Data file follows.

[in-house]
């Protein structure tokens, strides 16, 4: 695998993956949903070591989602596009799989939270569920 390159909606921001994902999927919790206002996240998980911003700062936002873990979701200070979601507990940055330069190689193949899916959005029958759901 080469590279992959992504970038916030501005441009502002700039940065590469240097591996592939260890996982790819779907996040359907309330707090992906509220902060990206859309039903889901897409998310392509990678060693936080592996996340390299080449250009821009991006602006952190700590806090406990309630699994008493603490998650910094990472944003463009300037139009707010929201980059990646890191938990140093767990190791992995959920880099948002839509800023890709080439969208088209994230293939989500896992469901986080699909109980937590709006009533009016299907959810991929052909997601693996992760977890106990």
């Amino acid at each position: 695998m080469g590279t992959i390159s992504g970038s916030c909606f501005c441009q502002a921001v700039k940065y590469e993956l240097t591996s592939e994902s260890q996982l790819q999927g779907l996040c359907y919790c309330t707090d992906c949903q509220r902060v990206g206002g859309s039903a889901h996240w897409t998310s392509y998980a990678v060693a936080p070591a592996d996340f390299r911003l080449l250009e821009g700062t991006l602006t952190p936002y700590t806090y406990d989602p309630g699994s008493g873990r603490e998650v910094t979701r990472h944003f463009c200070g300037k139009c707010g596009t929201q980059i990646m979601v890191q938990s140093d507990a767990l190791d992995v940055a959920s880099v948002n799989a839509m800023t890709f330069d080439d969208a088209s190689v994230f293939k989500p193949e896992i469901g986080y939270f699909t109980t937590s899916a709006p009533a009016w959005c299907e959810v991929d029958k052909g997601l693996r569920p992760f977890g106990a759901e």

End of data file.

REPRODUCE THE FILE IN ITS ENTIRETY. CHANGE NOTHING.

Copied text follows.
[in-house]
């Protein structure tokens, strides 16, 4: 695998993956949903070591989602596009799989939270569920 390159909606921001994902999927919790206002996240998980911003700062936002873990979701200070979601507990940055330069190689193949899916959005029958759901 080469590279992959992504970038916030501005441009502002700039940065590469240097591996592939260890996982790819779907996040359907309330707090992906509220902060990206859309039903889901897409998310392509990678060693936080592996996340390299080449250009821009991006602006952190700590806090406990309630699994008493603490998650910094990472944003463009300037139009707010929201980059990646890191938990140093767990190791992995959920880099948002839509800023890709080439969208088209994230293939989500896992469901986080699909109980937590709006009533009016299907959810991929052909997601693996992760977890106990």
């Amino acid at each position: 695998m080469g590279t992959i390159s992504g970038s916030c909606f501005c441009q502002a921001v700039k940065y590469e993956l240097t591996s592939e994902s260890q996982l790819q999927g779907l996040c359907y919790c309330t707090d992906c949903q509220r902060v990206g206002g859309s039903a889901h996240w897409t998310s392509y998980a990678v060693a936080p070591a592996d996340f390299r911003l080449l250009e821009g700062t991006l602006t952190p936002y700590t806090y406990d989602p309630g699994s008493g873990r603490e998650v910094t979701r990472h944003f463009c200070g300037k139009c707010g596009t929201q980059i990646m979601v890191q938990s140093d507990a767990l190791d992995v940055a959920s880099v948002n799989a839509m800023t890709f330069d080439d969208a088209s190689v994230f293939k989500p193949e896992i469901g986080y939270f699909t109980t937590s899916a709006p009533a009016w959005c299907e959810v991929d029958k052909g997601l693996r569920p992760f977890g106990a759901e």